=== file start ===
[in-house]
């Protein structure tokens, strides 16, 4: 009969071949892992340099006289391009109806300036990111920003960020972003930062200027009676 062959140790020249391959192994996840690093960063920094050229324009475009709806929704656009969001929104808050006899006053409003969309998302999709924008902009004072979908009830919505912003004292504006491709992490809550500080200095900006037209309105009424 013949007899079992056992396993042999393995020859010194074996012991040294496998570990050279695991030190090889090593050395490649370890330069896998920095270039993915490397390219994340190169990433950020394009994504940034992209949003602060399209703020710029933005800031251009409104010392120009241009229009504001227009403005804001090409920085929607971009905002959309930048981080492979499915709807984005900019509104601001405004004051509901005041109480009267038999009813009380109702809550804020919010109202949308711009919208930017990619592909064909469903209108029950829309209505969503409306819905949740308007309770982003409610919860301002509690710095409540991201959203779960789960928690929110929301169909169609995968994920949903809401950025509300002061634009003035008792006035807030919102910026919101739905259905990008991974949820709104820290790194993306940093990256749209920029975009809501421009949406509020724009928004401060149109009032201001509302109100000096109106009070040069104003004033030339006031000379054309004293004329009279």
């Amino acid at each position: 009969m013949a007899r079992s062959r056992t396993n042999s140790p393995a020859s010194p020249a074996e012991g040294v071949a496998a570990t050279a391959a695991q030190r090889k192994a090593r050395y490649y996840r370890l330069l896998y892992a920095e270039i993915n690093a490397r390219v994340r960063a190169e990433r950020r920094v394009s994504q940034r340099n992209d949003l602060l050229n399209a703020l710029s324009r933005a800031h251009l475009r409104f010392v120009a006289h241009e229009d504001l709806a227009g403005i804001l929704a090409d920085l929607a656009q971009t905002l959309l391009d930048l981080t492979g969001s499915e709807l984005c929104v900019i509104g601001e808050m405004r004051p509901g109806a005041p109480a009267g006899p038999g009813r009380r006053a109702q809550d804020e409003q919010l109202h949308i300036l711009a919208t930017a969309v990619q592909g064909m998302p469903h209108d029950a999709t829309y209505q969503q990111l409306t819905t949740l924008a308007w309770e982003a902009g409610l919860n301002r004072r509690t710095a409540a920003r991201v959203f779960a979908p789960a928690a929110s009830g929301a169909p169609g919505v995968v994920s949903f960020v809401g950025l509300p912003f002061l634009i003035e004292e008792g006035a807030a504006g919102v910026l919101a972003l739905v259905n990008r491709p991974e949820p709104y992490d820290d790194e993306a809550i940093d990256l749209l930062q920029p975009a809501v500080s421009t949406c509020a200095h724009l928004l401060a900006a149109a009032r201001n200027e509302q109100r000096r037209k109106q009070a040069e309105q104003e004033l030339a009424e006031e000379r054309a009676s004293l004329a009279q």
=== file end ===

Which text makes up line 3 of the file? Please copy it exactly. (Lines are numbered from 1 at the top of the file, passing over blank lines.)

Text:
């Amino acid at each position: 009969m013949a007899r079992s062959r056992t396993n042999s140790p393995a020859s010194p020249a074996e012991g040294v071949a496998a570990t050279a391959a695991q030190r090889k192994a090593r050395y490649y996840r370890l330069l896998y892992a920095e270039i993915n690093a490397r390219v994340r960063a190169e990433r950020r920094v394009s994504q940034r340099n992209d949003l602060l050229n399209a703020l710029s324009r933005a800031h251009l475009r409104f010392v120009a006289h241009e229009d504001l709806a227009g403005i804001l929704a090409d920085l929607a656009q971009t905002l959309l391009d930048l981080t492979g969001s499915e709807l984005c929104v900019i509104g601001e808050m405004r004051p509901g109806a005041p109480a009267g006899p038999g009813r009380r006053a109702q809550d804020e409003q919010l109202h949308i300036l711009a919208t930017a969309v990619q592909g064909m998302p469903h209108d029950a999709t829309y209505q969503q990111l409306t819905t949740l924008a308007w309770e982003a902009g409610l919860n301002r004072r509690t710095a409540a920003r991201v959203f779960a979908p789960a928690a929110s009830g929301a169909p169609g919505v995968v994920s949903f960020v809401g950025l509300p912003f002061l634009i003035e004292e008792g006035a807030a504006g919102v910026l919101a972003l739905v259905n990008r491709p991974e949820p709104y992490d820290d790194e993306a809550i940093d990256l749209l930062q920029p975009a809501v500080s421009t949406c509020a200095h724009l928004l401060a900006a149109a009032r201001n200027e509302q109100r000096r037209k109106q009070a040069e309105q104003e004033l030339a009424e006031e000379r054309a009676s004293l004329a009279q």